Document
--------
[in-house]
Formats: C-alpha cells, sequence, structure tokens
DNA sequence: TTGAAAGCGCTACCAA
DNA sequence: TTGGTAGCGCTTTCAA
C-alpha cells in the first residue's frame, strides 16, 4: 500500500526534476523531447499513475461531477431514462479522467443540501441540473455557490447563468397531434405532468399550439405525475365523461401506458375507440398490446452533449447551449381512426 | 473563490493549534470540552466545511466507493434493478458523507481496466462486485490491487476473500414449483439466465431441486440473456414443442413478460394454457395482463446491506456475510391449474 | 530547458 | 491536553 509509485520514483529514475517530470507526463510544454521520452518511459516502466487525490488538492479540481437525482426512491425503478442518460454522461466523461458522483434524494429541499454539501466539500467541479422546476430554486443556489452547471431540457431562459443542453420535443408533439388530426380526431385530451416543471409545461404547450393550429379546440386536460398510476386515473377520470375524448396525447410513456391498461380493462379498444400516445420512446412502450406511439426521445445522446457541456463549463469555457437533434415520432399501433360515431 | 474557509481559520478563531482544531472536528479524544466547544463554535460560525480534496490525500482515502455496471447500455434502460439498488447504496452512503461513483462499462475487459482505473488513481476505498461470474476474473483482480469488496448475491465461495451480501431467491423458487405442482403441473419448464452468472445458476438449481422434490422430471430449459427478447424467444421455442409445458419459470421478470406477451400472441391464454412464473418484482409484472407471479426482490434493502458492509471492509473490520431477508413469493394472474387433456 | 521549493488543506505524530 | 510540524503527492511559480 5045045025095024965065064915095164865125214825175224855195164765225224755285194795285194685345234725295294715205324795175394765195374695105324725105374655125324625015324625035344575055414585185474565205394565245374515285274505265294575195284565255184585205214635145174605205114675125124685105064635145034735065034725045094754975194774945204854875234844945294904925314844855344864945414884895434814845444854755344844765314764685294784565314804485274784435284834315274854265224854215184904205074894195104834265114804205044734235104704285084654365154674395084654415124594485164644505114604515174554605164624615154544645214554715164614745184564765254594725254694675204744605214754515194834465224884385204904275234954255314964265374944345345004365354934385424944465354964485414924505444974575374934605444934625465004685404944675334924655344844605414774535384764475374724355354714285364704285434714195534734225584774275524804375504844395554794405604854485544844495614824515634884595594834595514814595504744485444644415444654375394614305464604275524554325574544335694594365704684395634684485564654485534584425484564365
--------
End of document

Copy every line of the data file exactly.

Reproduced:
[in-house]
Formats: C-alpha cells, sequence, structure tokens
DNA sequence: TTGAAAGCGCTACCAA
DNA sequence: TTGGTAGCGCTTTCAA
C-alpha cells in the first residue's frame, strides 16, 4: 500500500526534476523531447499513475461531477431514462479522467443540501441540473455557490447563468397531434405532468399550439405525475365523461401506458375507440398490446452533449447551449381512426 | 473563490493549534470540552466545511466507493434493478458523507481496466462486485490491487476473500414449483439466465431441486440473456414443442413478460394454457395482463446491506456475510391449474 | 530547458 | 491536553 509509485520514483529514475517530470507526463510544454521520452518511459516502466487525490488538492479540481437525482426512491425503478442518460454522461466523461458522483434524494429541499454539501466539500467541479422546476430554486443556489452547471431540457431562459443542453420535443408533439388530426380526431385530451416543471409545461404547450393550429379546440386536460398510476386515473377520470375524448396525447410513456391498461380493462379498444400516445420512446412502450406511439426521445445522446457541456463549463469555457437533434415520432399501433360515431 | 474557509481559520478563531482544531472536528479524544466547544463554535460560525480534496490525500482515502455496471447500455434502460439498488447504496452512503461513483462499462475487459482505473488513481476505498461470474476474473483482480469488496448475491465461495451480501431467491423458487405442482403441473419448464452468472445458476438449481422434490422430471430449459427478447424467444421455442409445458419459470421478470406477451400472441391464454412464473418484482409484472407471479426482490434493502458492509471492509473490520431477508413469493394472474387433456 | 521549493488543506505524530 | 510540524503527492511559480 5045045025095024965065064915095164865125214825175224855195164765225224755285194795285194685345234725295294715205324795175394765195374695105324725105374655125324625015324625035344575055414585185474565205394565245374515285274505265294575195284565255184585205214635145174605205114675125124685105064635145034735065034725045094754975194774945204854875234844945294904925314844855344864945414884895434814845444854755344844765314764685294784565314804485274784435284834315274854265224854215184904205074894195104834265114804205044734235104704285084654365154674395084654415124594485164644505114604515174554605164624615154544645214554715164614745184564765254594725254694675204744605214754515194834465224884385204904275234954255314964265374944345345004365354934385424944465354964485414924505444974575374934605444934625465004685404944675334924655344844605414774535384764475374724355354714285364704285434714195534734225584774275524804375504844395554794405604854485544844495614824515634884595594834595514814595504744485444644415444654375394614305464604275524554325574544335694594365704684395634684485564654485534584425484564365